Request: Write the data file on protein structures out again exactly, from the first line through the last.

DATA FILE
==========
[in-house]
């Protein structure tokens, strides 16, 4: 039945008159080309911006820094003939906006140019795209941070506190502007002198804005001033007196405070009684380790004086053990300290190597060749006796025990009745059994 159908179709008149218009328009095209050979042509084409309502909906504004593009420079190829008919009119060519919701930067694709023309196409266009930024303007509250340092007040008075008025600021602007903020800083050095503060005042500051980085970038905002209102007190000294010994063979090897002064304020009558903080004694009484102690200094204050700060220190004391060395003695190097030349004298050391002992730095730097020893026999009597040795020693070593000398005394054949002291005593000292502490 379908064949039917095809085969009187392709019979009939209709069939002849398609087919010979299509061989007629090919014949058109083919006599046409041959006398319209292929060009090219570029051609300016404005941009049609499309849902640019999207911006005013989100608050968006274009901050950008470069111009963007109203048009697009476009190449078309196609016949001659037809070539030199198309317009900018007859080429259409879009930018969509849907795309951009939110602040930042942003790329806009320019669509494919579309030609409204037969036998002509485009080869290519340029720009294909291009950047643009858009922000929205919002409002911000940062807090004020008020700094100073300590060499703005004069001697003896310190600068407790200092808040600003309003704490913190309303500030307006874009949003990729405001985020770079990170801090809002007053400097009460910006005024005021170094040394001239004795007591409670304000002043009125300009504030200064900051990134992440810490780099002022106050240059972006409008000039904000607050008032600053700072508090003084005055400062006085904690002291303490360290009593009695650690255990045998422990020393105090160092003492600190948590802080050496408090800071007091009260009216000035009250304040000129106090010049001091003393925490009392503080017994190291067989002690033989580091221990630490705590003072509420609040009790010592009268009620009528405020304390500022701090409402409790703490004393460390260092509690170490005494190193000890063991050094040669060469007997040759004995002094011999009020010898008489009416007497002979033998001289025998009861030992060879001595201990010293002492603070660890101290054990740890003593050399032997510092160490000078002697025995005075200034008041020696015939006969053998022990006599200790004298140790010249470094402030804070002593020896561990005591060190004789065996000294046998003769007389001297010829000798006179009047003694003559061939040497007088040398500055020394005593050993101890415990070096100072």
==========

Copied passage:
[in-house]
């Protein structure tokens, strides 16, 4: 039945008159080309911006820094003939906006140019795209941070506190502007002198804005001033007196405070009684380790004086053990300290190597060749006796025990009745059994 159908179709008149218009328009095209050979042509084409309502909906504004593009420079190829008919009119060519919701930067694709023309196409266009930024303007509250340092007040008075008025600021602007903020800083050095503060005042500051980085970038905002209102007190000294010994063979090897002064304020009558903080004694009484102690200094204050700060220190004391060395003695190097030349004298050391002992730095730097020893026999009597040795020693070593000398005394054949002291005593000292502490 379908064949039917095809085969009187392709019979009939209709069939002849398609087919010979299509061989007629090919014949058109083919006599046409041959006398319209292929060009090219570029051609300016404005941009049609499309849902640019999207911006005013989100608050968006274009901050950008470069111009963007109203048009697009476009190449078309196609016949001659037809070539030199198309317009900018007859080429259409879009930018969509849907795309951009939110602040930042942003790329806009320019669509494919579309030609409204037969036998002509485009080869290519340029720009294909291009950047643009858009922000929205919002409002911000940062807090004020008020700094100073300590060499703005004069001697003896310190600068407790200092808040600003309003704490913190309303500030307006874009949003990729405001985020770079990170801090809002007053400097009460910006005024005021170094040394001239004795007591409670304000002043009125300009504030200064900051990134992440810490780099002022106050240059972006409008000039904000607050008032600053700072508090003084005055400062006085904690002291303490360290009593009695650690255990045998422990020393105090160092003492600190948590802080050496408090800071007091009260009216000035009250304040000129106090010049001091003393925490009392503080017994190291067989002690033989580091221990630490705590003072509420609040009790010592009268009620009528405020304390500022701090409402409790703490004393460390260092509690170490005494190193000890063991050094040669060469007997040759004995002094011999009020010898008489009416007497002979033998001289025998009861030992060879001595201990010293002492603070660890101290054990740890003593050399032997510092160490000078002697025995005075200034008041020696015939006969053998022990006599200790004298140790010249470094402030804070002593020896561990005591060190004789065996000294046998003769007389001297010829000798006179009047003694003559061939040497007088040398500055020394005593050993101890415990070096100072």